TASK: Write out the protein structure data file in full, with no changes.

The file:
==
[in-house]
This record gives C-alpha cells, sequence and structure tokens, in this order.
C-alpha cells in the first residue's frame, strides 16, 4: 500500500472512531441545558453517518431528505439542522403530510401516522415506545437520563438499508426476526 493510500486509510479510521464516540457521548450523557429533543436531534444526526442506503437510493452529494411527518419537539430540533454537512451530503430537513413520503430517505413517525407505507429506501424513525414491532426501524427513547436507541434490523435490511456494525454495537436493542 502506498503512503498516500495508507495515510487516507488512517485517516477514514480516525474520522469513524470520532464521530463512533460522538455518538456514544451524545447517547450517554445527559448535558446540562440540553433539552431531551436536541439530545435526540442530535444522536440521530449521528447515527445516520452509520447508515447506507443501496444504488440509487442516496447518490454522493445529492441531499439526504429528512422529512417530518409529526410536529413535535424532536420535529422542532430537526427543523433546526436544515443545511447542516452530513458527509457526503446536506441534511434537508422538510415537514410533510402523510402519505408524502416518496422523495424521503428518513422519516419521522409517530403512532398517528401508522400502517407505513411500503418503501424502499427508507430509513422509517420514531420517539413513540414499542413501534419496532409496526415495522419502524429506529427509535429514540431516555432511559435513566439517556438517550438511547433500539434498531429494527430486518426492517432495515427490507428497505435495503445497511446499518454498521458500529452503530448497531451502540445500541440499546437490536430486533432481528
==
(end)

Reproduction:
[in-house]
This record gives C-alpha cells, sequence and structure tokens, in this order.
C-alpha cells in the first residue's frame, strides 16, 4: 500500500472512531441545558453517518431528505439542522403530510401516522415506545437520563438499508426476526 493510500486509510479510521464516540457521548450523557429533543436531534444526526442506503437510493452529494411527518419537539430540533454537512451530503430537513413520503430517505413517525407505507429506501424513525414491532426501524427513547436507541434490523435490511456494525454495537436493542 502506498503512503498516500495508507495515510487516507488512517485517516477514514480516525474520522469513524470520532464521530463512533460522538455518538456514544451524545447517547450517554445527559448535558446540562440540553433539552431531551436536541439530545435526540442530535444522536440521530449521528447515527445516520452509520447508515447506507443501496444504488440509487442516496447518490454522493445529492441531499439526504429528512422529512417530518409529526410536529413535535424532536420535529422542532430537526427543523433546526436544515443545511447542516452530513458527509457526503446536506441534511434537508422538510415537514410533510402523510402519505408524502416518496422523495424521503428518513422519516419521522409517530403512532398517528401508522400502517407505513411500503418503501424502499427508507430509513422509517420514531420517539413513540414499542413501534419496532409496526415495522419502524429506529427509535429514540431516555432511559435513566439517556438517550438511547433500539434498531429494527430486518426492517432495515427490507428497505435495503445497511446499518454498521458500529452503530448497531451502540445500541440499546437490536430486533432481528